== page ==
5 Reasons to Grow Your Garden From Seed
My husband says that sometimes I bite off more than I can chew. This was certainly true two years ago when, ignoring all advice to start small and easy, I decided to start my first vegetable garden entirely from seed.
It didn't go as planned, but I'm determined.
Last summer, we moved and renovated a house. The only garden I had was a few pots sitting on the deck that mostly went neglected as we made trips back and forth between our old house, our hotel and the new house. This year, however, I will start again in earnest with our brand-new garden -- a total of eight raised beds with 136 square feet of growing space. Many very successful gardeners attribute their bountiful harvests to careful sourcing of healthy seedlings from their trusted nursery. While I think this approach is perfectly fine, I choose growing vegetables from seed for a number of reasons. Here are my top five.
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More Control Over Your Food Supply
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Gaining control over your food supply is one of the major reasons why many people get into gardening. Growing vegetables from seed provides added control if you know where your seeds are coming from. Buying established plants can be risky, since you may not know how they were grown or if any chemicals were used. For example, In 2013, stores like Home Depot and Lowe's were caught selling "bee friendly" plants that were coated in chemical neurotoxins known to be harmful to bees!
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Annual seed catalogs from Baker Creek Heirloom Seeds or Territorial Seed offer a mind-blowing array of plant varieties from all over the world. I like eggplants with stripes, tomatoes that aren't perfectly round, and beans that are two feet long. You won't find anything this interesting at even the best nurseries. Growing vegetables from seed opens up a world of possibility for new flavors, textures and looks for your garden.
Possibly Less Expensive
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You can buy an entire packet of seeds for less than $2, while one established seedling will cost at least that much. Notice I did not say that growing from seed is always less expensive. If you grow a large variety of plants, you will end up buying dozens of packets of seeds. You will also need to invest in some supplies like grow lights, heat mats and seed starting trays.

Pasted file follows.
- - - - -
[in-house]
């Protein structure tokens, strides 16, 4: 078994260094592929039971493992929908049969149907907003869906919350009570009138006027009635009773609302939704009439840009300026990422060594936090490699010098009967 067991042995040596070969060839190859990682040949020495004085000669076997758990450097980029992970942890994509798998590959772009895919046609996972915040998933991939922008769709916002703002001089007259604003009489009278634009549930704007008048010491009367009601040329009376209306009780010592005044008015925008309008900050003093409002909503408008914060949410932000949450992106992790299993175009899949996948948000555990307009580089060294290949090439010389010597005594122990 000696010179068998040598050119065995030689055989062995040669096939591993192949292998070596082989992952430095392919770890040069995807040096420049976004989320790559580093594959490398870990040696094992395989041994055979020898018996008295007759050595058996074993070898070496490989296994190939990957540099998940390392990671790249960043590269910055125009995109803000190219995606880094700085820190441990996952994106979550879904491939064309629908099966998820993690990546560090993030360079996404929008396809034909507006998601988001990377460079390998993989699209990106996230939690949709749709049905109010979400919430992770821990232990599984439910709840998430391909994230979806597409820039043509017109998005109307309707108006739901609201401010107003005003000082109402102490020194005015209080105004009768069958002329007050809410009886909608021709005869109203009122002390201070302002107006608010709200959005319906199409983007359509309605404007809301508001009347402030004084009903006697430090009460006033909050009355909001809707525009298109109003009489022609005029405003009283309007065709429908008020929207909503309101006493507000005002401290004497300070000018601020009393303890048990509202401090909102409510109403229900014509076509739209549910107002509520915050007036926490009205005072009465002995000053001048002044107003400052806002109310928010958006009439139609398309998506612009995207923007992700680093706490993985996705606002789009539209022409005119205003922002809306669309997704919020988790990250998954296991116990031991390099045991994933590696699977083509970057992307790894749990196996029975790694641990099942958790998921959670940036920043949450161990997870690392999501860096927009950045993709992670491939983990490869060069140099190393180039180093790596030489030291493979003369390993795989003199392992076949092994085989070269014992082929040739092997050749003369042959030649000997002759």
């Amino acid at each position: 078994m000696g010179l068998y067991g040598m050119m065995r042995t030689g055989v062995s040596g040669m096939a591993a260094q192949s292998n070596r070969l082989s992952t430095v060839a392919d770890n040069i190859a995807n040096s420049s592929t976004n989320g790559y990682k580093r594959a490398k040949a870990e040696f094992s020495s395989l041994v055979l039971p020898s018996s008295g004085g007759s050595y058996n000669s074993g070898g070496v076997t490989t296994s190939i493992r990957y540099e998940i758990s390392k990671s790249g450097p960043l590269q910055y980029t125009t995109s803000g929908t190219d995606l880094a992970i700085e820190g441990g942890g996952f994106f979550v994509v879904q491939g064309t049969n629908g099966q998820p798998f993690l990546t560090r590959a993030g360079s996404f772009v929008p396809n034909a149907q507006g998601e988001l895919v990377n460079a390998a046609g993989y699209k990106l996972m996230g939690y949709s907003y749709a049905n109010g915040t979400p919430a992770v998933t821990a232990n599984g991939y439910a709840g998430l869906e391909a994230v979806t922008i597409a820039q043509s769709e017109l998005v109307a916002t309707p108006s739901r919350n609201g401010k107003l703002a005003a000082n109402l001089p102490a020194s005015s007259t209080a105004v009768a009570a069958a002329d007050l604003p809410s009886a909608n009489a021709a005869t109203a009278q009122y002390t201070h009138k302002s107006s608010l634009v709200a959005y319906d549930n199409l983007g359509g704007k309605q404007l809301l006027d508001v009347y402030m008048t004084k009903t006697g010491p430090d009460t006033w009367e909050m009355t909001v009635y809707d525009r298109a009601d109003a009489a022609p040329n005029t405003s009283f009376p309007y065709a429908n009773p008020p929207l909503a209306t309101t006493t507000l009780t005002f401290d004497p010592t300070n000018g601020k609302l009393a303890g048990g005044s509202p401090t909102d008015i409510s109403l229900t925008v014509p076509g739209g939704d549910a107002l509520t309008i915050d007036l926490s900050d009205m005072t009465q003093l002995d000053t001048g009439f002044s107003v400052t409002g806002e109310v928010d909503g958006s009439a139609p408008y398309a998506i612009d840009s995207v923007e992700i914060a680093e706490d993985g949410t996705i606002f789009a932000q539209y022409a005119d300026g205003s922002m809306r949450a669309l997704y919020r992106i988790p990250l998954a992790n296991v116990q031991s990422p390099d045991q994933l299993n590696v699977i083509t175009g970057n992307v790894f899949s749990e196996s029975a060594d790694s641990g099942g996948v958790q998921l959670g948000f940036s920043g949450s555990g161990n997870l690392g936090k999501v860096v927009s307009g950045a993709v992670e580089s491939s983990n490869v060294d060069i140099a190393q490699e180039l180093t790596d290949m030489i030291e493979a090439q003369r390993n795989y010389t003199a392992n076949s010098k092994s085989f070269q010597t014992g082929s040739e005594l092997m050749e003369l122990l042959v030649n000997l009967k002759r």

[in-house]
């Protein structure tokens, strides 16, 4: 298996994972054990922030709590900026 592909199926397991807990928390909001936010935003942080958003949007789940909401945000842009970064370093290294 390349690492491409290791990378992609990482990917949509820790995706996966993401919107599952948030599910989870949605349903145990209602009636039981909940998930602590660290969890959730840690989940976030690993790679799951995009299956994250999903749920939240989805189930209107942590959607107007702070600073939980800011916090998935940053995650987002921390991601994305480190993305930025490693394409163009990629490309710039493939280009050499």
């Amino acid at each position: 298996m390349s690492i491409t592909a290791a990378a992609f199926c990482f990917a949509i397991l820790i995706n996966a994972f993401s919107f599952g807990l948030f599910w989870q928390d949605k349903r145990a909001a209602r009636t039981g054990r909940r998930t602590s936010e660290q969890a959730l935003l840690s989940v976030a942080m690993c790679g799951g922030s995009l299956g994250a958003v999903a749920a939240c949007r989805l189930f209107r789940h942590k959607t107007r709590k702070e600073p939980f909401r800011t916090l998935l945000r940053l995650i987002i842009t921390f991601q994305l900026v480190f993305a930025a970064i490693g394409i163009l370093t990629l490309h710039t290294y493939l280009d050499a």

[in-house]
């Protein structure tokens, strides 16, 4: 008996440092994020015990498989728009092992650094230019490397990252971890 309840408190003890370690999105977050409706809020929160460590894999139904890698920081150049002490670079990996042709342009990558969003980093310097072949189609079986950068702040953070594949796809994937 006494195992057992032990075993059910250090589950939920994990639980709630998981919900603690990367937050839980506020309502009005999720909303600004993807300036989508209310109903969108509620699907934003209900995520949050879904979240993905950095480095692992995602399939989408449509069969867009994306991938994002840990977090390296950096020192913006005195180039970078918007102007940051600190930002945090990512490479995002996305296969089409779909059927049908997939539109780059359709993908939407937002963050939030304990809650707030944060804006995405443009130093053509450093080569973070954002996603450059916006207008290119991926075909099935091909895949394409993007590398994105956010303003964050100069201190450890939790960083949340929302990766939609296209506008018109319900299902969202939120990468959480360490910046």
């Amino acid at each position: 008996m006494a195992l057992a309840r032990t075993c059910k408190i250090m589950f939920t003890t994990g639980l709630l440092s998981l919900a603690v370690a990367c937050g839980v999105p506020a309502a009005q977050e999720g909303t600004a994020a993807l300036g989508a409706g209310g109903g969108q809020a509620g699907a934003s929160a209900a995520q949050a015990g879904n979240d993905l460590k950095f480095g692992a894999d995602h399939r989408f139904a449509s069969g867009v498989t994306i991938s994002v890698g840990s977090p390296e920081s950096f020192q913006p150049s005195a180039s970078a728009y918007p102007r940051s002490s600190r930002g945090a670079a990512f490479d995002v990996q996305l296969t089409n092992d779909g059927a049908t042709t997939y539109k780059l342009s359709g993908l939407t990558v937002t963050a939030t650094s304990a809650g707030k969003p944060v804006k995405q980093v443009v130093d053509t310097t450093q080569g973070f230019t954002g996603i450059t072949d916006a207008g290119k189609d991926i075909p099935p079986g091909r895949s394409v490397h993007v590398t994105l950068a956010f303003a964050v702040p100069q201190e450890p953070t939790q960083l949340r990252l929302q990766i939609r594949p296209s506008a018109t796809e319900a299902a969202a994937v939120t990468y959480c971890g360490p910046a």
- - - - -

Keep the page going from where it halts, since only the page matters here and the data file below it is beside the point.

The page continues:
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It's embarrassing for me to admit, but even for someone who studied science a lot in school, I knew very little as an adult about how plants become food. I forgot about cotyledons and seed leaves. I didn't know why new seedlings get leggy if you don't provide enough light overhead. I didn't know that those little "hairs" on the main stem of a tomato plant can become roots if planted properly. Growing vegetables from seed will give you quite an education about plant biology and a complete understanding of the seed-to-table cycle.
It's fun! What could be more fun and gratifying than watching the tiniest pepper seed grow into a mature plant loaded with glossy, flavorful heirloom peppers? Cutting up those peppers for a healthy stir fry, that's what! In the winter, starting seeds indoors can be a nice way to ease back into gardening. And, if you have young kids, they'll be so excited when those first seeds begin to sprout under the grow lights.
BONUS: If you have leftover seeds after the growing season, you can sprout them indoors for tasty additions to fresh salads all winter.
Besides all of this, I like a challenge. For me, successfully growing vegetables from seed represents the holy grail of garden achievement, particularly if it means providing food for Mr. President and me. What exotic varieties of seeds did you buy this year?
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